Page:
The bustling port of Tanmen in Hainan province. [Photo by Huang Yiming]
The fishermen of Tanmen had returned to their home port, leaving their wooden boats riding at anchor in a colorful cluster, floating side by side on the busy waterfront in Hainan province.
Every boat flew the same red triangular flag bearing four Chinese characters in yellow: Yi Fan Feng Shun, or "May smooth sailing accompany your journey". The flags are a tradition among Chinese fishermen, a plea for safe passage during their long, dangerous voyages.
However, the picturesque scene masked a growing sense of unease in this small maritime community of 30,000 residents, spread along an 18-kilometer coastline. Unlike their peers whose boats ply other sections of the Chinese coast, Tanmen’s fishermen face not only the perils of the open sea, but also the danger of an encounter with a foreign patrol boat.
To identify themselves as Chinese citizens, the fishermen hang national flags alongside their traditional prayer banners, hoping the combination of the two will protect them from bad weather and the unrest caused by a recent rise in political tensions between China and the Philippines.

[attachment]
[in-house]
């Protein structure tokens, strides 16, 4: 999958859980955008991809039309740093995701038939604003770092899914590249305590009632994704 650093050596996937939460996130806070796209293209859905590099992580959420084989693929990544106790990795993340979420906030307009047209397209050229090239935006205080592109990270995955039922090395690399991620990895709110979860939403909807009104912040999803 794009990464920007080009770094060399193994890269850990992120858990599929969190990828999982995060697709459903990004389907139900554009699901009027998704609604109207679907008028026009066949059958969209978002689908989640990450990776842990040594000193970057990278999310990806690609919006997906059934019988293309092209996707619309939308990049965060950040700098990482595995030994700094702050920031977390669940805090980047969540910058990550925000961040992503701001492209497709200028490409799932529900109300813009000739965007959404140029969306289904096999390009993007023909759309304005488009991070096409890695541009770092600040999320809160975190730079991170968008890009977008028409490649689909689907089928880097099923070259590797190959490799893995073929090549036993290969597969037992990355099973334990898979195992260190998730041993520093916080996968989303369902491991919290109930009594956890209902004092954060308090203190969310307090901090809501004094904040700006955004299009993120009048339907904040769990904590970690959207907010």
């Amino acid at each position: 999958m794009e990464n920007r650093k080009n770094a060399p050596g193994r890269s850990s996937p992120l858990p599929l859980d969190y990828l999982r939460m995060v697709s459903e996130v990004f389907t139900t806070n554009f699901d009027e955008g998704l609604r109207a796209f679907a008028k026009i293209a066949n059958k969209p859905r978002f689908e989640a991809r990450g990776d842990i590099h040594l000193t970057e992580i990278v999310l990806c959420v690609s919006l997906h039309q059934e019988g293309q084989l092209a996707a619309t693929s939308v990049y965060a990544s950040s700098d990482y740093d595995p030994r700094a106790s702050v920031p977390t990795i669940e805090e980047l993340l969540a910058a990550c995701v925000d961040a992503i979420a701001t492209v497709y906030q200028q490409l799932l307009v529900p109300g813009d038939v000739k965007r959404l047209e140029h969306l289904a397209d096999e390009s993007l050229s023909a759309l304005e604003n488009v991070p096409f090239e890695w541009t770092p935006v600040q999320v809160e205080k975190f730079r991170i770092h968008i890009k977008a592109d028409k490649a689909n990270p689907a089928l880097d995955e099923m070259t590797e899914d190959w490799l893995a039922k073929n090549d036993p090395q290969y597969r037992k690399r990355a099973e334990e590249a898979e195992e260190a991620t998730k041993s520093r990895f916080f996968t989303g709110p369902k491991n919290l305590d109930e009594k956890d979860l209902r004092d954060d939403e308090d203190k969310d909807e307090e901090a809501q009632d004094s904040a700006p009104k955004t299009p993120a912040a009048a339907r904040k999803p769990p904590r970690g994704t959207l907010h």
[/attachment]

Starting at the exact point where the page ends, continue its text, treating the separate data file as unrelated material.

On May 6, the Philippine National Police intercepted a Tanmen-based fishing boat, Qiong Qionghai 09063, in the waters off Half Moon Shoal in the Nansha Islands, and detained all 11 members of the crew. The Philippine authorities claimed the fishermen had violated the country’s anti-poaching laws by catching 500 endangered turtles in its "exclusive economic zone". Two fishermen, neither of whom is yet 18, were quickly released and returned to China, but the other nine have been charged with poaching.
In response, the Chinese authorities said the impounding of the boat violated international maritime law, and asserted that China has indisputable sovereignty over the Nansha Islands and the adjacent waters, including Half Moon Shoal.
Mai Miao’s husband, Chen Yiquan, aged 38, and his father were on the impounded boat. They are now awaiting trial in the Philippines. "I talked to my husband on the telephone a few days ago. He said he wants to come home. We miss him a lot," she said. "I tried my best not to cry when we spoke, but…"